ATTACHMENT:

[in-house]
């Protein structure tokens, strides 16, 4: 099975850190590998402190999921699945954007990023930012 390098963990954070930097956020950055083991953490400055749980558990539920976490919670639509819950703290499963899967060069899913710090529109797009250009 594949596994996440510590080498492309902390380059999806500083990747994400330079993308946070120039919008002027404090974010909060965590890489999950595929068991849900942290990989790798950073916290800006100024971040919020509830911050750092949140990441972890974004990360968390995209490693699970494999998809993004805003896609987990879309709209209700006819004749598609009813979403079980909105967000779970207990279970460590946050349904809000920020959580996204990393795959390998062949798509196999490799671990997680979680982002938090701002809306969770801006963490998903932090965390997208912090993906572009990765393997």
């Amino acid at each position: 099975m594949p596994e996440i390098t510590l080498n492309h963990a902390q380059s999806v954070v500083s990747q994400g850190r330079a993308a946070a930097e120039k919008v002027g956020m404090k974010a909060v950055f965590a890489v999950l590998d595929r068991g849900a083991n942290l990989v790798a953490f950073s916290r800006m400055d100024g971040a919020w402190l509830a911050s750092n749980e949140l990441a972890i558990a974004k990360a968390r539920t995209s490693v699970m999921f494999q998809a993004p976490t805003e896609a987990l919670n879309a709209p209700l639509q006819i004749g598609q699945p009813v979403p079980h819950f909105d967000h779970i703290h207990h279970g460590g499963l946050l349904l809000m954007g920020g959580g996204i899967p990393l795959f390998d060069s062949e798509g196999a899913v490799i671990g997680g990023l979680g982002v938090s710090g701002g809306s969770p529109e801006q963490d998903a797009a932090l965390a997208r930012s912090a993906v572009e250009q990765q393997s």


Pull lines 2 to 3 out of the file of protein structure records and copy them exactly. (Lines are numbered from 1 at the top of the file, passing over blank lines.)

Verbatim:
């Protein structure tokens, strides 16, 4: 099975850190590998402190999921699945954007990023930012 390098963990954070930097956020950055083991953490400055749980558990539920976490919670639509819950703290499963899967060069899913710090529109797009250009 594949596994996440510590080498492309902390380059999806500083990747994400330079993308946070120039919008002027404090974010909060965590890489999950595929068991849900942290990989790798950073916290800006100024971040919020509830911050750092949140990441972890974004990360968390995209490693699970494999998809993004805003896609987990879309709209209700006819004749598609009813979403079980909105967000779970207990279970460590946050349904809000920020959580996204990393795959390998062949798509196999490799671990997680979680982002938090701002809306969770801006963490998903932090965390997208912090993906572009990765393997």
């Amino acid at each position: 099975m594949p596994e996440i390098t510590l080498n492309h963990a902390q380059s999806v954070v500083s990747q994400g850190r330079a993308a946070a930097e120039k919008v002027g956020m404090k974010a909060v950055f965590a890489v999950l590998d595929r068991g849900a083991n942290l990989v790798a953490f950073s916290r800006m400055d100024g971040a919020w402190l509830a911050s750092n749980e949140l990441a972890i558990a974004k990360a968390r539920t995209s490693v699970m999921f494999q998809a993004p976490t805003e896609a987990l919670n879309a709209p209700l639509q006819i004749g598609q699945p009813v979403p079980h819950f909105d967000h779970i703290h207990h279970g460590g499963l946050l349904l809000m954007g920020g959580g996204i899967p990393l795959f390998d060069s062949e798509g196999a899913v490799i671990g997680g990023l979680g982002v938090s710090g701002g809306s969770p529109e801006q963490d998903a797009a932090l965390a997208r930012s912090a993906v572009e250009q990765q393997s």